Fujitsu has published the managers’ guidelines for the August 2011 pay review, which apply to UK staff not covered by collective bargaining.
The company proposes a pay “pot” of just 2%. The latest inflation figures are 5.2% (RPI) in the year to April, while even the artificially lower CPI measure stood at 4.5%. This means Fujitsu proposes a significant cut in the living standards of most employees yet again.
No doubt the company will seek to justify the paltry pay pot by pointing the impact of government cuts and contract losses on the company’s finances. This might be more credible if the company gave decent pay rises in the good years. The graph below shows how far we’ve all been falling behind – even if you got a rise matching the full “pot” every year:
The company says that 2049 employees haven’t had any pay rise at all since April 2008.
Whatever problems Fujitsu has, they certainly aren’t caused by paying the workforce too much. Focussing on the short term and neglecting the people who deliver its services is no way to build a successful company. No wonder morale is so low when not only is the company cutting our pay in real terms, but demanding more and more from each of us while chipping away at everything from pensions to the Majority Club and pre-retirement wind-down.
In the growing parts of the company covered by union recognition, the company will negotiate with the unions over the pay review, rather than unilaterally deciding on the pot and guidelines without even consulting anyone.
It’s only by building stronger union organisation across Fujitsu and the rest of the IT industry that employees will be able to stop the “race to the bottom” and ensure we all get decent pay and benefits.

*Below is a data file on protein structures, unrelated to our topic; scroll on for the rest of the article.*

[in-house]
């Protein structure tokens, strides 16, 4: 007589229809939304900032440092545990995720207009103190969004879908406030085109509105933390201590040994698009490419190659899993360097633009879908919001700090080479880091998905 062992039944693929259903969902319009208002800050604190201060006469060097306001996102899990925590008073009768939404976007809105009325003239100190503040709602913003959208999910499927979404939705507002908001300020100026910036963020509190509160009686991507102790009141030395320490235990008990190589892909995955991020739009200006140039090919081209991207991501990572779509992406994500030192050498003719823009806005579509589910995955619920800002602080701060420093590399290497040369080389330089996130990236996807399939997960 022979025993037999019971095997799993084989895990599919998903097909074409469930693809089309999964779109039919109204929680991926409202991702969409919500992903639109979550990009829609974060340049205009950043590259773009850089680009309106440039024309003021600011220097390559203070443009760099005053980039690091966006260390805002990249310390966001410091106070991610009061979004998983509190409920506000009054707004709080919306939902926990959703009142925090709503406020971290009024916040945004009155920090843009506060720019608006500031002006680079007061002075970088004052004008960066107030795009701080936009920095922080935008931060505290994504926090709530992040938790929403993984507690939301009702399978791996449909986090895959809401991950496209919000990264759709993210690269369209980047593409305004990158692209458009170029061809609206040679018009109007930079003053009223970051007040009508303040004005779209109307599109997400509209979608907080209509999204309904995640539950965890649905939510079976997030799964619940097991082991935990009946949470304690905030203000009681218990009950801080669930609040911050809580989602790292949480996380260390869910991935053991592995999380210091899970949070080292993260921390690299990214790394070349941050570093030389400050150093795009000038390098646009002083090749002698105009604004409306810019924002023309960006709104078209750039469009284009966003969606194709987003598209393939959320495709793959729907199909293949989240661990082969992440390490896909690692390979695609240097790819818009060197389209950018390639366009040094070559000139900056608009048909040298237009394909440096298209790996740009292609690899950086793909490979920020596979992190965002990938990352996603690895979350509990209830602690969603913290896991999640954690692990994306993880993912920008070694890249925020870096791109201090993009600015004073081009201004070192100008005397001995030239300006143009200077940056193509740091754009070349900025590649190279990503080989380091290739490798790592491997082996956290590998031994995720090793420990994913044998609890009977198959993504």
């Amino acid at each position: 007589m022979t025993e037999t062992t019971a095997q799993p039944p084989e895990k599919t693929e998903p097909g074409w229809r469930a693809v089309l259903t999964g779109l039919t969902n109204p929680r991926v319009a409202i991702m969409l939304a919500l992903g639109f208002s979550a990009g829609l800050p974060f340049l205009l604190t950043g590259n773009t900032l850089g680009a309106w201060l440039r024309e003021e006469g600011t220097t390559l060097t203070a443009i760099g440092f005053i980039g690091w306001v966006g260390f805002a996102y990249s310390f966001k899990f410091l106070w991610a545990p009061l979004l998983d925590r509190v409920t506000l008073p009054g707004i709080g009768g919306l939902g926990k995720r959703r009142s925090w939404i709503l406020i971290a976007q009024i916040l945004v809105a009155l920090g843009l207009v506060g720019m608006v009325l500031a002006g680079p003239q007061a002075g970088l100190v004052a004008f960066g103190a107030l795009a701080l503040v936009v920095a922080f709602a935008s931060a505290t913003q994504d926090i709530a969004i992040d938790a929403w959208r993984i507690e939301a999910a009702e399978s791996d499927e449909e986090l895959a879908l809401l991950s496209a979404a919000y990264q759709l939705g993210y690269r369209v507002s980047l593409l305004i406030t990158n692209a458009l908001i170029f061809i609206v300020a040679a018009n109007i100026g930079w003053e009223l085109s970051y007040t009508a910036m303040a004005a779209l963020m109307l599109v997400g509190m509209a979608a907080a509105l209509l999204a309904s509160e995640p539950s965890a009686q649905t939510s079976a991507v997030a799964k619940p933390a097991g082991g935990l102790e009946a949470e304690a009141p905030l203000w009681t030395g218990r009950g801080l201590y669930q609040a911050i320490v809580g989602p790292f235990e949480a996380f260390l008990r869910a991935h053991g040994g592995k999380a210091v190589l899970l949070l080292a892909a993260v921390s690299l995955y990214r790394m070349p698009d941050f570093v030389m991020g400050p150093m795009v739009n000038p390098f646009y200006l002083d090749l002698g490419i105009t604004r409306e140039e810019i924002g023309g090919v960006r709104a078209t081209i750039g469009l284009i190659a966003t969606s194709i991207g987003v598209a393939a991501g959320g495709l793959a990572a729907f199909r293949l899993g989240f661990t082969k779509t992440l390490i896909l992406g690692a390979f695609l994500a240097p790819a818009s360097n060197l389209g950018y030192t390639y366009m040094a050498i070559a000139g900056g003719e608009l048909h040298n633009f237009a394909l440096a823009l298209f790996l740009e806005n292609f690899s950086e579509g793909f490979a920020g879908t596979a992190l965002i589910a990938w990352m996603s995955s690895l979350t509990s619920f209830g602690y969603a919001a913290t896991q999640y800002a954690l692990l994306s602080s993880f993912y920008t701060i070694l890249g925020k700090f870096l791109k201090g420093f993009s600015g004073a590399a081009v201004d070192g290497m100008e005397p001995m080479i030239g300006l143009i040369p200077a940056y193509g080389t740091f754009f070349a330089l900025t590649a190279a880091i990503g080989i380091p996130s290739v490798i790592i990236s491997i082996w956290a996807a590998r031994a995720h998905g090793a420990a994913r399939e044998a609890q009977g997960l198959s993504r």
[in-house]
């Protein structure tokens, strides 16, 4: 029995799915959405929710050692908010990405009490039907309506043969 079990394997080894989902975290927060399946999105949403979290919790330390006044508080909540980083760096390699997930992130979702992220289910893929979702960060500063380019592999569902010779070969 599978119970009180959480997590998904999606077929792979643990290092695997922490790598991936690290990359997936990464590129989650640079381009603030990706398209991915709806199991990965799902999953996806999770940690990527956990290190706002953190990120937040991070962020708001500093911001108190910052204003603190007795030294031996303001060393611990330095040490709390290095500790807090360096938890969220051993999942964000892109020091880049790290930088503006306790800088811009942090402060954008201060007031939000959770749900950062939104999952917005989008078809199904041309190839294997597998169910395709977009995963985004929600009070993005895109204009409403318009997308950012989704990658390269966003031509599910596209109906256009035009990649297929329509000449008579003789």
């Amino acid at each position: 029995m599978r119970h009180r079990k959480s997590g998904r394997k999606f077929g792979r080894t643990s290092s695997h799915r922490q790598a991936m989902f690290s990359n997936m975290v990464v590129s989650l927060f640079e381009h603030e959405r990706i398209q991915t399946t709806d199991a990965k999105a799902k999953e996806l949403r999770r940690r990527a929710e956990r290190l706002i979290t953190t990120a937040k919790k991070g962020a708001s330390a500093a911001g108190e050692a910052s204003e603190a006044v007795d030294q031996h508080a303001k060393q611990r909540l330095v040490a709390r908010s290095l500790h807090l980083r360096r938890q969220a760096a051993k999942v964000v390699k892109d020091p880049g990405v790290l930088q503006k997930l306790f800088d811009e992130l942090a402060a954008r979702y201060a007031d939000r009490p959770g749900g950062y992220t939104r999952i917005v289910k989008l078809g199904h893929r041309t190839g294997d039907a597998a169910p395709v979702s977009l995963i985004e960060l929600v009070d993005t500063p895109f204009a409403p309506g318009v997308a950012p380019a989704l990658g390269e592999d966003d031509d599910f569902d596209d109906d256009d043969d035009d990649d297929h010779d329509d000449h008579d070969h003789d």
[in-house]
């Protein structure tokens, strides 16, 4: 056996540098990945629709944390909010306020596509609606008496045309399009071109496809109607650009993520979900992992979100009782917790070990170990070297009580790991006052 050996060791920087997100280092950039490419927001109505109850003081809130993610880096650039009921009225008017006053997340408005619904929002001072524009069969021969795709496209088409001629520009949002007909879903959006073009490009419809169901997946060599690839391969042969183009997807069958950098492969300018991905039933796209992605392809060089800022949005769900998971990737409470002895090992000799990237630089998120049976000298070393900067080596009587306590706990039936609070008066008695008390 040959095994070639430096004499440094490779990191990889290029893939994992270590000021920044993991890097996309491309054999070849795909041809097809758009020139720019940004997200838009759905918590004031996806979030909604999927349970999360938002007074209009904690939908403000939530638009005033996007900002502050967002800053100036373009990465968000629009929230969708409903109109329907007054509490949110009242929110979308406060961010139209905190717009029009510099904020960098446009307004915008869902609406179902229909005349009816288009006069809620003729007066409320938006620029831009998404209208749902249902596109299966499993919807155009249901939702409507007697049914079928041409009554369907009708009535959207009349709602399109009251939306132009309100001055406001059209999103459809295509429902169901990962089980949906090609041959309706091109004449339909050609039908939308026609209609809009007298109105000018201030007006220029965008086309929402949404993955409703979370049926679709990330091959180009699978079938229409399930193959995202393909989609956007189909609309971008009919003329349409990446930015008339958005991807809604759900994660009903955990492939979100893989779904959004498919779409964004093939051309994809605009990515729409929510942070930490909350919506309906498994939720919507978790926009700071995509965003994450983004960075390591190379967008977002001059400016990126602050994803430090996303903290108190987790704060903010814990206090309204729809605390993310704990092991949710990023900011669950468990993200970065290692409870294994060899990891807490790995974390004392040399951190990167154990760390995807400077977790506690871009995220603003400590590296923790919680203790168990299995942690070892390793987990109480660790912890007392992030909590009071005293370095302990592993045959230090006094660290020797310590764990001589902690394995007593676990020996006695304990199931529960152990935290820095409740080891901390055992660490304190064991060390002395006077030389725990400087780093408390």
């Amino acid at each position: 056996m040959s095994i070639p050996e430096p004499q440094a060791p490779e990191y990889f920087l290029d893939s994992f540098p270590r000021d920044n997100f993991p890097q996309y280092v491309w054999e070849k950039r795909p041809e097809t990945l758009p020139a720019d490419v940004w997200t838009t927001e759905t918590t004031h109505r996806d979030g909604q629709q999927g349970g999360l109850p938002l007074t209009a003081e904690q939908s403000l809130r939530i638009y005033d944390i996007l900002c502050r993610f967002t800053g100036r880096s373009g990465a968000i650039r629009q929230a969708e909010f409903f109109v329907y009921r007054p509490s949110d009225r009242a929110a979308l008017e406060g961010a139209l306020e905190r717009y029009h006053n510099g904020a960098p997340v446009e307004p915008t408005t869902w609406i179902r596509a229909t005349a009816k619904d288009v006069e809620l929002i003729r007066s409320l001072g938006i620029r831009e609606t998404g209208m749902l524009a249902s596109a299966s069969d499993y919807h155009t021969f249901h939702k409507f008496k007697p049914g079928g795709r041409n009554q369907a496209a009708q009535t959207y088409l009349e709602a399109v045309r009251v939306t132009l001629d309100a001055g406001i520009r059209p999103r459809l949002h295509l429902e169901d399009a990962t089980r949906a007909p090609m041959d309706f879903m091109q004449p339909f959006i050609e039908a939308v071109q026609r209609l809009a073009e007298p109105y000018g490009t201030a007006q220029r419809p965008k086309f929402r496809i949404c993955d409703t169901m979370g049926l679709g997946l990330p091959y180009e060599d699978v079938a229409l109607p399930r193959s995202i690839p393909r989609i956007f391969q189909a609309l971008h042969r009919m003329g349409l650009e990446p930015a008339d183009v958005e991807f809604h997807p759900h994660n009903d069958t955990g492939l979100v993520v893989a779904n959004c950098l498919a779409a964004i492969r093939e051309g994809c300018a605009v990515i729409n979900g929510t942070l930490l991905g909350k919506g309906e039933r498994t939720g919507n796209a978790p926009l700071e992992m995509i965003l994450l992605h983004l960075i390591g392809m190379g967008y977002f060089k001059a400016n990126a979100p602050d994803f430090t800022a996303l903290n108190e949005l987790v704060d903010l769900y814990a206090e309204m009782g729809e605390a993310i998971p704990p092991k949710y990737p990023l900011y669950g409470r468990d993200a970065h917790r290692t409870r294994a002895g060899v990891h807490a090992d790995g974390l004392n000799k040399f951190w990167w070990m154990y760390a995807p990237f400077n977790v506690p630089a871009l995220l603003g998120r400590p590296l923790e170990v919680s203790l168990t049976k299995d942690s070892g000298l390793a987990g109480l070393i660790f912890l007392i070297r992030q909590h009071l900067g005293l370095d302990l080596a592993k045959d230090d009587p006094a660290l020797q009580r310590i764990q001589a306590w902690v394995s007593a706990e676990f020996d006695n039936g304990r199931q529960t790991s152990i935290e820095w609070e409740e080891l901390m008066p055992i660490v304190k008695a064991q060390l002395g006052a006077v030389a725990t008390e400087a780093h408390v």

- 2049 employees haven’t had any pay rise at all since April 2008, and it is clear the company intends to give many zeroes this year.
- The company has allocated a separate 0.5% “pot” for promotions. Promotions are about changing who does which job, and don’t affect the overall payroll cost (see Bodgit & Scarper). A restricted pot for promotions could break the legal principle of equal pay for work of equal value, as someone being promoted could be paid less than they deserve. The company makes this even worse by suggesting being “new in role” could justify paying someone less than 75% of the median.
- The guidelines fail to adequately cover arrangements for employees in Service Desks.
- The guidelines say that a key focus is on Equal Pay anomalies, yet the company gives no guidance to managers on how to identify them (section 4 is about pay anomalies, not equal pay anomalies), while continued secrecy hinders employees checking for themselves.
- The company intends to waste some of the inadequate pay review budget on non-consolidated bonuses.
There is no reference to any firm minimum wage, yet again promising only a “review” to those on less than £13,500 – a figure that hasn’t increased by a penny since last year.
You should have seen the campaign UNITE has launched in the IT Services industry for fair and transparent pay and benefits. Details of this, including a leaflet that has been widely distributed, are available on the campaign web site: www.unitetheunion.org/itcharter.